1- How can I solve this equation? y''+4y'=0
2-What is the diffrential equation of type y''+ay'+by=0 which has the solution of:
e^(3x) and xe^(3x)
Thanks for your help.
1- How can I solve this equation? y''+4y'=0
2-What is the diffrential equation of type y''+ay'+by=0 which has the solution of:
e^(3x) and xe^(3x)
Thanks for your help.
For part 2, you're told $\displaystyle \displaystyle y = e^{3x}$ is a solution.
So $\displaystyle \displaystyle y' = 3e^{3x}$ and $\displaystyle \displaystyle y'' = 9e^{3x}$.
Substitute into the DE to get $\displaystyle \displaystyle 9e^{3x} + 3a\,e^{3x} + b\,e^{3x} = 0$.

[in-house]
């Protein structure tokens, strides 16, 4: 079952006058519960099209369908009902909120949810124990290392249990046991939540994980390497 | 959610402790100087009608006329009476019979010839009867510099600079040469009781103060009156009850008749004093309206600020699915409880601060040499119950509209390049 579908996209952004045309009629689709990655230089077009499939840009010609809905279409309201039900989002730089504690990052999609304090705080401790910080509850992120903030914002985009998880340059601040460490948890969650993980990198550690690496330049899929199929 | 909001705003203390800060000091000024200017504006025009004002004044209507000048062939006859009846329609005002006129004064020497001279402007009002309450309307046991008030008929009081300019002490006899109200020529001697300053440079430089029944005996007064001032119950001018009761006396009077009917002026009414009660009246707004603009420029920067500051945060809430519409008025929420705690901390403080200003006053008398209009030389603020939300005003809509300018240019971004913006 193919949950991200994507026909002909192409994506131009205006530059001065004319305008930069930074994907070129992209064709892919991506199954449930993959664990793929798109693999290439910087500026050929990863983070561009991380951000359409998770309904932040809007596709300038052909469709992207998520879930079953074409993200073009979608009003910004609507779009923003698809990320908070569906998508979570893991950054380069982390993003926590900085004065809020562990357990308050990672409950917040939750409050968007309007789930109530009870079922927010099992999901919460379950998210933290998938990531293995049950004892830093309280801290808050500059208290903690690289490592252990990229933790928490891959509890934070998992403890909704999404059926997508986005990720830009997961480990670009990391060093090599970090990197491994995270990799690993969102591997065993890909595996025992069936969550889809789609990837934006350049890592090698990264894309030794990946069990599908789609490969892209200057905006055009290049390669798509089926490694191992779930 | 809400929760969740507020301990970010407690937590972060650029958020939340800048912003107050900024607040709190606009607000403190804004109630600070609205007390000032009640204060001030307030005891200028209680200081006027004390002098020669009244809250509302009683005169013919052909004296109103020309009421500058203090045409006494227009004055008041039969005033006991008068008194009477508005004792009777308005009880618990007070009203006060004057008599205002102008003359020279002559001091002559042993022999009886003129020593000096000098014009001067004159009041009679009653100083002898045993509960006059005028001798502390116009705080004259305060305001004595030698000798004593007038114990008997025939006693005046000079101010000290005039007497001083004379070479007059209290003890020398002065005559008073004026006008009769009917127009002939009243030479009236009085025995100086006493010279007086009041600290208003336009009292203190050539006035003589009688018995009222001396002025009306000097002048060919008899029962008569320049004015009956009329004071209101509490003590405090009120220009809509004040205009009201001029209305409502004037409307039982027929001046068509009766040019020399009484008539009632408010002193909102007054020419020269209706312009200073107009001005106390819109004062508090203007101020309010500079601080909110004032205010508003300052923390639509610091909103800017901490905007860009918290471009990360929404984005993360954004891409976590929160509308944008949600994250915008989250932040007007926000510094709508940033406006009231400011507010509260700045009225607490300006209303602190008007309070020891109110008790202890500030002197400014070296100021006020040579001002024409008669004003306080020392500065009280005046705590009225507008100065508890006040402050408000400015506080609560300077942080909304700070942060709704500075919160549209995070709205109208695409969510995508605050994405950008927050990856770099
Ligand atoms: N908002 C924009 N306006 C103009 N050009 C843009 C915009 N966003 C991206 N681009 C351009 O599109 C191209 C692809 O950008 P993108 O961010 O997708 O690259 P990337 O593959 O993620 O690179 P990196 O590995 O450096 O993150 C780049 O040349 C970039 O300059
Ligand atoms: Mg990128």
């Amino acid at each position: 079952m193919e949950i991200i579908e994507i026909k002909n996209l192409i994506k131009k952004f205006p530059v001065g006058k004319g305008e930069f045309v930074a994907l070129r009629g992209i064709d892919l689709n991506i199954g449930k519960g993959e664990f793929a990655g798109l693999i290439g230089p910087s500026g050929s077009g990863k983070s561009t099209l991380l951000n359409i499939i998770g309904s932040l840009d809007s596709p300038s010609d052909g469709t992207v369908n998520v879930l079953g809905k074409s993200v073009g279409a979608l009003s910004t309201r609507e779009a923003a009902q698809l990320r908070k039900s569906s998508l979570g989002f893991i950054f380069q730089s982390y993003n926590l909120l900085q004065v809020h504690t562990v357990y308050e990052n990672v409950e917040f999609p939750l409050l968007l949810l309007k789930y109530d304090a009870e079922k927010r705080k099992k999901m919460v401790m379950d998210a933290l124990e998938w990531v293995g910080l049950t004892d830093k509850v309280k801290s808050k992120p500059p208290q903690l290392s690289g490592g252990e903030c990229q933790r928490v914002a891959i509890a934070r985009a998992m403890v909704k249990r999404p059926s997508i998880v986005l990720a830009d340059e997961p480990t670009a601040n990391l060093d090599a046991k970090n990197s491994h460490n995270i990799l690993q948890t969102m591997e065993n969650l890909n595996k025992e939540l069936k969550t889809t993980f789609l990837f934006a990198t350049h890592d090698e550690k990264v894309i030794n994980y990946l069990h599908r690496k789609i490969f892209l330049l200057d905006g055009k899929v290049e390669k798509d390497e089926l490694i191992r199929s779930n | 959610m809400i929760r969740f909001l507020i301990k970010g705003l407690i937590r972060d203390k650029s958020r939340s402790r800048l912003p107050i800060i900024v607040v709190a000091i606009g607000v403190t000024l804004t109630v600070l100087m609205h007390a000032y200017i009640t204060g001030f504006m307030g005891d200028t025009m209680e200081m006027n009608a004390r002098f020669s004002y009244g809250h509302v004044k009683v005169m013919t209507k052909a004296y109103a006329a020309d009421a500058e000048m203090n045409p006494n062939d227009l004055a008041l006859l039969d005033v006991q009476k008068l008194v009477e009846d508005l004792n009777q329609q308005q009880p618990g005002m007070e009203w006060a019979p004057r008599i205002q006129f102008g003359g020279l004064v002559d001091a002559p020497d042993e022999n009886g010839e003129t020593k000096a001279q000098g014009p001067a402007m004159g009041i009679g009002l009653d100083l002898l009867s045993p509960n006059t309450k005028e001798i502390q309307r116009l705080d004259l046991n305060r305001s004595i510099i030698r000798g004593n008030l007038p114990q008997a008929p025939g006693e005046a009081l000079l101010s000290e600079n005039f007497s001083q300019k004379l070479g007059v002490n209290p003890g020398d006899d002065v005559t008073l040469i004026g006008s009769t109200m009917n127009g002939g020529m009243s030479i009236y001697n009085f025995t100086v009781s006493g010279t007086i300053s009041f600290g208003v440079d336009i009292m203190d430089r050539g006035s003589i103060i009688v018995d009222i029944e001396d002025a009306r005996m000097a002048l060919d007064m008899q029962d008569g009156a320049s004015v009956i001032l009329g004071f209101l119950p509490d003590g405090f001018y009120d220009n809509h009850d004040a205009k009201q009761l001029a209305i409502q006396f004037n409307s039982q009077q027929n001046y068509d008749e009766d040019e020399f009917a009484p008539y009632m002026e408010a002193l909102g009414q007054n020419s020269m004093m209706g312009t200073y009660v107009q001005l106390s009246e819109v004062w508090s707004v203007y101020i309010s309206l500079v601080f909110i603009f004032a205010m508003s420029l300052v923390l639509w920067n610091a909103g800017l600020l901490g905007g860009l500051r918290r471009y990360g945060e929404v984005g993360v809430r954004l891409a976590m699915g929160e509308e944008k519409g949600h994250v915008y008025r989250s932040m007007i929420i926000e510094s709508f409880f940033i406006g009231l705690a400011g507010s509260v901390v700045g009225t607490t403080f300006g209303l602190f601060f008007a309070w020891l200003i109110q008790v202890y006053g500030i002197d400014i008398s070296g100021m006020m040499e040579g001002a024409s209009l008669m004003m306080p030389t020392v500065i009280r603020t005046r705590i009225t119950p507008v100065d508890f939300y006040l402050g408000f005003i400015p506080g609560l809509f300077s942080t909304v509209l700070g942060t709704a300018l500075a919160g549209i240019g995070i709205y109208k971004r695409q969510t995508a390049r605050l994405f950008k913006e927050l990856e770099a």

Now do the same with the other solution $\displaystyle \displaystyle y = x\,e^{3x}$ to get another equation that involves $\displaystyle \displaystyle a$ and $\displaystyle \displaystyle b$. Then you can solve the two equations simultaneously for $\displaystyle \displaystyle a$ and $\displaystyle \displaystyle b$.
Here's another way to do this. Since there is no "y" (undifferentiated) let u= y' so the equation becomes u'+ 4u= 0. That is the same as du/dx= -4u which is a separable, first order differential equation. You can write it as du/u= -4 dx and integrate both sides: ln(u)= -4x+ c which leads to $\displaystyle u(x)= y'(x)= e^{-4x+ c}= Ce^{-4x}$ where $\displaystyle C= e^{c}$. Now find y by integrating $\displaystyle y'= Ce^{-4x}$: $\displaystyle y(x)= \frac{C}{-4}e^{4x}+ B$ which we can also write as $\displaystyle y(x)= Ae^{-4x}+ B$ where now $\displaystyle A= \frac{C}{-4}= \frac{e^c}{-4}$.